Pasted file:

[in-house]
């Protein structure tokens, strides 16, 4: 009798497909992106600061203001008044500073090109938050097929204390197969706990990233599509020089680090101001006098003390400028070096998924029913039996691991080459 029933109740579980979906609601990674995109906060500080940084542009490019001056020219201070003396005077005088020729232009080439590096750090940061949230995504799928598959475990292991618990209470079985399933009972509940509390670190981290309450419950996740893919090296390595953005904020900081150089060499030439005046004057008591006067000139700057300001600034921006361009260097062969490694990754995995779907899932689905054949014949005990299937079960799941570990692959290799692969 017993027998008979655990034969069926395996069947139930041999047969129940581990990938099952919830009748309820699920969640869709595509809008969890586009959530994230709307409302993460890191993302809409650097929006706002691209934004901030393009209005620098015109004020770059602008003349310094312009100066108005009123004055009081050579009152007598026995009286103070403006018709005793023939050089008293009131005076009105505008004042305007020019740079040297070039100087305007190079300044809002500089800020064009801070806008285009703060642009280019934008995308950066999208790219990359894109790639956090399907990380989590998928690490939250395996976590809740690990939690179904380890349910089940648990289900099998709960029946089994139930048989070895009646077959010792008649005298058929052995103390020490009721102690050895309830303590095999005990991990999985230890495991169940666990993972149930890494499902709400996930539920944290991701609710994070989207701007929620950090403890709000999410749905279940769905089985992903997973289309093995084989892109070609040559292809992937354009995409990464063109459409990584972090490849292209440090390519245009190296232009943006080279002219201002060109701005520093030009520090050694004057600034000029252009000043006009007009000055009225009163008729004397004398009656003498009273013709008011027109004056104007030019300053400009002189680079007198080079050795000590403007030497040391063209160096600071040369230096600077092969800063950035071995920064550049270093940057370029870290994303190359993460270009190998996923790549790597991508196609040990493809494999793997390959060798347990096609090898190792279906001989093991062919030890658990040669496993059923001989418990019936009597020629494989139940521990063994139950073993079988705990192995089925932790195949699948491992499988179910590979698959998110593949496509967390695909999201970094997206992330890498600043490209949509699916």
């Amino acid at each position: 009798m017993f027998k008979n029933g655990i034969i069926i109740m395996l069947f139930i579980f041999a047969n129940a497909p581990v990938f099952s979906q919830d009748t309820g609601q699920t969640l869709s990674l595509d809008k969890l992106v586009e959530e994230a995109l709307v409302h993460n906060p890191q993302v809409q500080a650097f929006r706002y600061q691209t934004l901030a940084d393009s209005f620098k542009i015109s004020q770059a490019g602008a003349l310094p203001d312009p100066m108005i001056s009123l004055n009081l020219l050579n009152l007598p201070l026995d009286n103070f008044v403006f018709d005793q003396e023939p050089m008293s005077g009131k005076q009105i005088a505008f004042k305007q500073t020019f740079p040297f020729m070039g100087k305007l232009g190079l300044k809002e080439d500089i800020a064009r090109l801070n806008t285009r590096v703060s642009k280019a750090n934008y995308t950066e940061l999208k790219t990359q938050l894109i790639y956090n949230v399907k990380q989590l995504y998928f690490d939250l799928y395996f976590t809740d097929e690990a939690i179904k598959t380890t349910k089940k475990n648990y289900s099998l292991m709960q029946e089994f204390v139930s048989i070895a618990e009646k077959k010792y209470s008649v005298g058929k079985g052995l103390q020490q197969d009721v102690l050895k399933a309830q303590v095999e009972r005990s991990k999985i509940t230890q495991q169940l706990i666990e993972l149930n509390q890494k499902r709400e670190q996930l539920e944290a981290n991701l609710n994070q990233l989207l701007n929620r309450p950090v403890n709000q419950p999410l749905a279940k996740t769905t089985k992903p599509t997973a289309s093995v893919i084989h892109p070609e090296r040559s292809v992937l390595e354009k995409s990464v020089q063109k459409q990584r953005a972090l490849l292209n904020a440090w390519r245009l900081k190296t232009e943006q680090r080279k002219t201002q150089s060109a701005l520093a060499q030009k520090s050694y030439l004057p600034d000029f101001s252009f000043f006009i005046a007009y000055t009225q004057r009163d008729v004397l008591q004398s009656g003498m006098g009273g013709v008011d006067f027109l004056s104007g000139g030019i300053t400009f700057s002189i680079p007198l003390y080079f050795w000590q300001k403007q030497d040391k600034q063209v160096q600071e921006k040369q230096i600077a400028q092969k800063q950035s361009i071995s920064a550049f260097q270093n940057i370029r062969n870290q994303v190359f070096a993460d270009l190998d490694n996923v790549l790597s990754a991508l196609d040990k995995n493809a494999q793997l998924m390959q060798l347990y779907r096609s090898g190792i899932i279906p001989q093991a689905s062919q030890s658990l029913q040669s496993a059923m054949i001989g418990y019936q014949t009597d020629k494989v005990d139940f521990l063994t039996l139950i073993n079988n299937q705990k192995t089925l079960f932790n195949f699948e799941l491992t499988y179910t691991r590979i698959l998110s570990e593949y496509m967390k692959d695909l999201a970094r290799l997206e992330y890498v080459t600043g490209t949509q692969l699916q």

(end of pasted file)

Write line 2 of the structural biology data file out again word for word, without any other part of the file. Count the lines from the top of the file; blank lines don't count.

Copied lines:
């Protein structure tokens, strides 16, 4: 009798497909992106600061203001008044500073090109938050097929204390197969706990990233599509020089680090101001006098003390400028070096998924029913039996691991080459 029933109740579980979906609601990674995109906060500080940084542009490019001056020219201070003396005077005088020729232009080439590096750090940061949230995504799928598959475990292991618990209470079985399933009972509940509390670190981290309450419950996740893919090296390595953005904020900081150089060499030439005046004057008591006067000139700057300001600034921006361009260097062969490694990754995995779907899932689905054949014949005990299937079960799941570990692959290799692969 017993027998008979655990034969069926395996069947139930041999047969129940581990990938099952919830009748309820699920969640869709595509809008969890586009959530994230709307409302993460890191993302809409650097929006706002691209934004901030393009209005620098015109004020770059602008003349310094312009100066108005009123004055009081050579009152007598026995009286103070403006018709005793023939050089008293009131005076009105505008004042305007020019740079040297070039100087305007190079300044809002500089800020064009801070806008285009703060642009280019934008995308950066999208790219990359894109790639956090399907990380989590998928690490939250395996976590809740690990939690179904380890349910089940648990289900099998709960029946089994139930048989070895009646077959010792008649005298058929052995103390020490009721102690050895309830303590095999005990991990999985230890495991169940666990993972149930890494499902709400996930539920944290991701609710994070989207701007929620950090403890709000999410749905279940769905089985992903997973289309093995084989892109070609040559292809992937354009995409990464063109459409990584972090490849292209440090390519245009190296232009943006080279002219201002060109701005520093030009520090050694004057600034000029252009000043006009007009000055009225009163008729004397004398009656003498009273013709008011027109004056104007030019300053400009002189680079007198080079050795000590403007030497040391063209160096600071040369230096600077092969800063950035071995920064550049270093940057370029870290994303190359993460270009190998996923790549790597991508196609040990493809494999793997390959060798347990096609090898190792279906001989093991062919030890658990040669496993059923001989418990019936009597020629494989139940521990063994139950073993079988705990192995089925932790195949699948491992499988179910590979698959998110593949496509967390695909999201970094997206992330890498600043490209949509699916």